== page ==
• Digital payments volume is blossoming worldwide, enabling firms to branch into new services. Connected devices are becoming the payments tools of choice among consumers and merchants alike, seeding digital payments volume growth. Increasingly, firms that enable digital payments are deepening their relationships into more use cases on both sides of the counter.
  • As payments companies break into new services like lending, omnichannel payments, or POS financing, they’re tapping into a wellspring of revenue. For example, Stripe specialized in online or mobile payments processing but has expanded to offer an in-store terminal and is reportedly testing merchant financing. Across the industry, incumbent and upstart firms alike are rapidly building, buying, and partnering to grow new revenue generators.  
  • The global interchange squeeze is poised to accelerate the rush to value-added services. Payments firms have been on the losing end of regulatory and legal challenges to payments fees in the US, Canada, and other countries. With interchange changes slashing the revenue of payments firms by the billions, winners in the new payments value chain will depend on cost efficiencies and revenue diversification.
  • To understand the shakeup in payments, it’s necessary to first grasp the traditional payments value chain. The channels and front-end methods that customers use to make payments are evolving, but behind the scenes, the way payments are processed and the players they interact with, including acquirers, issuers, and processors, remain similar — particularly when it comes to in-store transactions. However, providers are being forced to make payments as frictionless as possible as consumers increasingly shop online for the speed and convenience the channel offers.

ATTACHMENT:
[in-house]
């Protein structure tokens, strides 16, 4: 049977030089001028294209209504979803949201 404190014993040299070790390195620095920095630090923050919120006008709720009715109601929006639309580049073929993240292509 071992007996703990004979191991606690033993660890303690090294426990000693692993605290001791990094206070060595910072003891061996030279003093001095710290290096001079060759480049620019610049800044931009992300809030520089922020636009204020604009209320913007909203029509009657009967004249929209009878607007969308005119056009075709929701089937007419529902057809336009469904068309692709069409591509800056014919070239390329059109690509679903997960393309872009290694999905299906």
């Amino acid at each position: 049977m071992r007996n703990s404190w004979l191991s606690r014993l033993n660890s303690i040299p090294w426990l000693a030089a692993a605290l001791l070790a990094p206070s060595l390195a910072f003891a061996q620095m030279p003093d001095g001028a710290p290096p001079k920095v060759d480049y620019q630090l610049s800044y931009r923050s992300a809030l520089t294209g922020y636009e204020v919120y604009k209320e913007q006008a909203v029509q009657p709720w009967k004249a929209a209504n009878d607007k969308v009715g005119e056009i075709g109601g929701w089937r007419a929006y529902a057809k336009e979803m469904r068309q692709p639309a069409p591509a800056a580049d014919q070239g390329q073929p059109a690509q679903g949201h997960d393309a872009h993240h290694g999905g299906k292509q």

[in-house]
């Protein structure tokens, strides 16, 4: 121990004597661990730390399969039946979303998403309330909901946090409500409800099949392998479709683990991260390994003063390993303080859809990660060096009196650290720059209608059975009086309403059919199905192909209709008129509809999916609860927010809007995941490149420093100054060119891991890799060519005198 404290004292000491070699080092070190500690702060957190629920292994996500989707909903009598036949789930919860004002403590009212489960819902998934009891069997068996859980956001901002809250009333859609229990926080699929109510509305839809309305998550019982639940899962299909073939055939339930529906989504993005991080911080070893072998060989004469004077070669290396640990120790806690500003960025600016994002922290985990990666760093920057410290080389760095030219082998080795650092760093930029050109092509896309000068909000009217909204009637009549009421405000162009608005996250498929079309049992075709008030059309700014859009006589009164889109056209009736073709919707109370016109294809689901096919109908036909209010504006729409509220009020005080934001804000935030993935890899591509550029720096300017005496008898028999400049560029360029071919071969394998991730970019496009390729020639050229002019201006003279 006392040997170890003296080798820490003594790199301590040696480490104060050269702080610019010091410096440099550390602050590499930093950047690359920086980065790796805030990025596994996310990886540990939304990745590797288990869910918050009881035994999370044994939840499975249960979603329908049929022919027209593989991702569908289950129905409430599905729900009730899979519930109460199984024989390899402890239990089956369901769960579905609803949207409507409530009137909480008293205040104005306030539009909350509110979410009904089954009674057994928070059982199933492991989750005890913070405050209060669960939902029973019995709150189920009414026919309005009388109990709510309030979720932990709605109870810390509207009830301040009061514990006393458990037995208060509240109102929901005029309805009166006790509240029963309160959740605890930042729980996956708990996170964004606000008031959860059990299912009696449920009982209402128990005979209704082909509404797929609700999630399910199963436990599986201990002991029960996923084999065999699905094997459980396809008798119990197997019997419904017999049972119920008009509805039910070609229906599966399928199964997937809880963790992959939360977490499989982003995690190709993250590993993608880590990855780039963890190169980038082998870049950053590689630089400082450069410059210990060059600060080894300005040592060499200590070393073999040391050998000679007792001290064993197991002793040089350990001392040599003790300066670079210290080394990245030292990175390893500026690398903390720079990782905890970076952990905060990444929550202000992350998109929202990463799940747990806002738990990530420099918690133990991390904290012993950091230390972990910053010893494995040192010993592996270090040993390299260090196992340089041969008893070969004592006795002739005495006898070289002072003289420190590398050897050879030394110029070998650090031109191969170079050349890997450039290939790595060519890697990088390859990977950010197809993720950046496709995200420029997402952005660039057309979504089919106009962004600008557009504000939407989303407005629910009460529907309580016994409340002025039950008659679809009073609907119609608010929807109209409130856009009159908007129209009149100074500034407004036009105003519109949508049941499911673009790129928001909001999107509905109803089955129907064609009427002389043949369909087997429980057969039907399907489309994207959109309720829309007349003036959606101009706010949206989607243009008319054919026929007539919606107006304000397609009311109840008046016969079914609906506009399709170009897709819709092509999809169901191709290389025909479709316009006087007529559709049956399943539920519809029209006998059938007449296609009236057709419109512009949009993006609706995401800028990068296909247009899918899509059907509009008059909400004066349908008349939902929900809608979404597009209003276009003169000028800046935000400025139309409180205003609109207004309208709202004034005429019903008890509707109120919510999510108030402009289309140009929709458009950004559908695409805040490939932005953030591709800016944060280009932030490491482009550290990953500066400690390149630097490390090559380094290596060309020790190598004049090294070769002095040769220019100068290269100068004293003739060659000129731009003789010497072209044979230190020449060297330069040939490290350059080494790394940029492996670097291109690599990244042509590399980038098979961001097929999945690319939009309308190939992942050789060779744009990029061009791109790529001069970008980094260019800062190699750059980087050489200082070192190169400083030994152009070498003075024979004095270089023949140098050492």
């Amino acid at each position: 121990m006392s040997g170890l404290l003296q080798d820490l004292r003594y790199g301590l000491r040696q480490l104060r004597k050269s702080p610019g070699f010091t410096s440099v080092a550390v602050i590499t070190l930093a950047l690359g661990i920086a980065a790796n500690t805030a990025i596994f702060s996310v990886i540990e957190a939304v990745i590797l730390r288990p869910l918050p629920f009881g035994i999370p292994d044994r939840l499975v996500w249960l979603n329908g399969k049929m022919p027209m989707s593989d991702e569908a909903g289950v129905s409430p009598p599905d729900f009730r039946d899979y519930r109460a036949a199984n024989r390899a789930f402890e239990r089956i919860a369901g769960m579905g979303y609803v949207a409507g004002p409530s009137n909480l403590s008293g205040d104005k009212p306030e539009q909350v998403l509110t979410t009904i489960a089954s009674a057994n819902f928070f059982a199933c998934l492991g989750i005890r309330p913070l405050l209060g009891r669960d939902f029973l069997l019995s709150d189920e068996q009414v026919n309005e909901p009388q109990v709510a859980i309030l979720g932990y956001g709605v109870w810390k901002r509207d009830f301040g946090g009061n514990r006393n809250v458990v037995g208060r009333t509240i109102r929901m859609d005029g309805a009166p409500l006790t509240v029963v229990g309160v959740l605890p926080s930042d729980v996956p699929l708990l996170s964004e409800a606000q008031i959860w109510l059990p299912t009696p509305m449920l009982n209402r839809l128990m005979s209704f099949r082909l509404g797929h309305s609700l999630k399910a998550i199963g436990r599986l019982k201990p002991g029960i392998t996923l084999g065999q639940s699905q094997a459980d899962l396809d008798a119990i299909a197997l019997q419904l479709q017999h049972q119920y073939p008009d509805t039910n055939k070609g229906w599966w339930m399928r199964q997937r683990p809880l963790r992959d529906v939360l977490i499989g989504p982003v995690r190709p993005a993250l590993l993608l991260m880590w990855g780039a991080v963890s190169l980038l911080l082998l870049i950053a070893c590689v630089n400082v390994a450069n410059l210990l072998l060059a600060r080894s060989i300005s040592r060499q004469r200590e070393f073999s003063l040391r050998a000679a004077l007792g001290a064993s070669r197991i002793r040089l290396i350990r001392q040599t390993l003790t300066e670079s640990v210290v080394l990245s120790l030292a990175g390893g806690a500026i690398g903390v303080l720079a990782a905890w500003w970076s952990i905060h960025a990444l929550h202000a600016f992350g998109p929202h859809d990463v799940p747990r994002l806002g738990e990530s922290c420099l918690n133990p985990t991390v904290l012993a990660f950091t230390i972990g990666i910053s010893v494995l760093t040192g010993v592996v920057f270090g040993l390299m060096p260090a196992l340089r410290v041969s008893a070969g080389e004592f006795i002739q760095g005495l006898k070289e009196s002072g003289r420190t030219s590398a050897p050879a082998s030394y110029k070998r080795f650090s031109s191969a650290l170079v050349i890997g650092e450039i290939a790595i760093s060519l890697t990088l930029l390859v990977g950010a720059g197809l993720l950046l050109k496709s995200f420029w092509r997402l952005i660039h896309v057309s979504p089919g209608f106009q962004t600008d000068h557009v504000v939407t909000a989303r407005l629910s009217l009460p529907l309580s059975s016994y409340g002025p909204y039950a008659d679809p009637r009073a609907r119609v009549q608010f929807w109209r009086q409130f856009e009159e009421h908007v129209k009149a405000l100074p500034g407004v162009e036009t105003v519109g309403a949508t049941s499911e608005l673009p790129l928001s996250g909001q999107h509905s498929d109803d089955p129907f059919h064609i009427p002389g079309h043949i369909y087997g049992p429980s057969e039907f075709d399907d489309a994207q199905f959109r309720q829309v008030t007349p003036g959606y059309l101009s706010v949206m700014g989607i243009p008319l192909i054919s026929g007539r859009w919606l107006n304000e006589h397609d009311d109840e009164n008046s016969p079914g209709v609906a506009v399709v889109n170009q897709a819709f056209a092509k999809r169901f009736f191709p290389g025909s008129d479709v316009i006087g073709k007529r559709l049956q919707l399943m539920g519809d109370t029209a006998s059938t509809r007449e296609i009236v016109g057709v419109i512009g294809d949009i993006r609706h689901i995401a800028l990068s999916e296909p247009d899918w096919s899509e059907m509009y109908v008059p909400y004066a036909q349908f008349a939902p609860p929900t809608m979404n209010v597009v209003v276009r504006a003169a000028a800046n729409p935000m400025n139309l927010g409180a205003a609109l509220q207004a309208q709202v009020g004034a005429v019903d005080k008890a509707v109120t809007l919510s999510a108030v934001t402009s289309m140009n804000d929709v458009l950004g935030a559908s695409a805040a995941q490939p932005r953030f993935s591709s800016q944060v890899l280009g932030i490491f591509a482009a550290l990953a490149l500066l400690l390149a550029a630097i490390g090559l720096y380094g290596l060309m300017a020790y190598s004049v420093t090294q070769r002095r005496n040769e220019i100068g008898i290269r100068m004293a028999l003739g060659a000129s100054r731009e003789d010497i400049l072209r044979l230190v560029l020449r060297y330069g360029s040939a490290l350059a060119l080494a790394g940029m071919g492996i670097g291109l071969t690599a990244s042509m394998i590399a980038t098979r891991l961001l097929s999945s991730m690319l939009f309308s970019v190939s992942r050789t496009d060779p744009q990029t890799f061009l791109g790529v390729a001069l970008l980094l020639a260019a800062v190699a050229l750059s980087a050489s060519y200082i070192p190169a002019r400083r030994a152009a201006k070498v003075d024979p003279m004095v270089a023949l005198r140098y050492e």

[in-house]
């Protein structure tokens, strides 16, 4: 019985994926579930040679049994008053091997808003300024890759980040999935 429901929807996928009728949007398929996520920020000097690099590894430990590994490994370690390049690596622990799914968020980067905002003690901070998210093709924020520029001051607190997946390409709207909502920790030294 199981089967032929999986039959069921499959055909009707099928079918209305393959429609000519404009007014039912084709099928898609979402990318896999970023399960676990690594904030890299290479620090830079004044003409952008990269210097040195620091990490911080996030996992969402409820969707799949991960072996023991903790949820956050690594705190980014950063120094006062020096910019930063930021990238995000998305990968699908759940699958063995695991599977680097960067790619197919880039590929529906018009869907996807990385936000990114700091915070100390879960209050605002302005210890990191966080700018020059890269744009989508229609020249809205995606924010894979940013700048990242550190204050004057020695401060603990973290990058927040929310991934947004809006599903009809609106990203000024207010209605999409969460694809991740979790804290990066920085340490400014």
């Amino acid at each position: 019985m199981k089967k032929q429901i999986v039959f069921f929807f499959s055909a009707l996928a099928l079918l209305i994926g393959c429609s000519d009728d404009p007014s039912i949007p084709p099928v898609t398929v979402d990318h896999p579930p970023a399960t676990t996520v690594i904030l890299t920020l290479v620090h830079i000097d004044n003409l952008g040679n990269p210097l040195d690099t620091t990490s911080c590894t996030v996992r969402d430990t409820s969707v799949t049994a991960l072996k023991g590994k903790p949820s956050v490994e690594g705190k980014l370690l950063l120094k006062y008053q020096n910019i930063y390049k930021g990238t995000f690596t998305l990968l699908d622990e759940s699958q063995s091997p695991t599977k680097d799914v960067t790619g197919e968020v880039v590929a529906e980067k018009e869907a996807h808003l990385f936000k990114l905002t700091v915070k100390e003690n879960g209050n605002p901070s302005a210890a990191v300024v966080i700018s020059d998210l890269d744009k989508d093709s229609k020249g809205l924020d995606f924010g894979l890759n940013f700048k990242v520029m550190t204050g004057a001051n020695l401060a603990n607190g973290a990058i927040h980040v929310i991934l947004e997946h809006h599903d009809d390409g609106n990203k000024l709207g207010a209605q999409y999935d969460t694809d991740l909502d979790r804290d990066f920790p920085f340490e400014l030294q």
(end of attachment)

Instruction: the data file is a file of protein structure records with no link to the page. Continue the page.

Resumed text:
• E-commerce is accounting for a greater share of retail sales. Ninety percent of total US retail still occurs in-store, where payments are getting faster and more automated. But e-commerce, which hit $453 billion in the US last year, is growing faster, and should increase to over $1 trillion in 2023 — accounting for nearly a fifth of total retail.
  • Though PCs still comprise the lion’s share of e-commerce sales, m-commerce will be a major growth driver. Thanks to large screens, which are ideal for comparison shopping, PC-based commerce will still [...]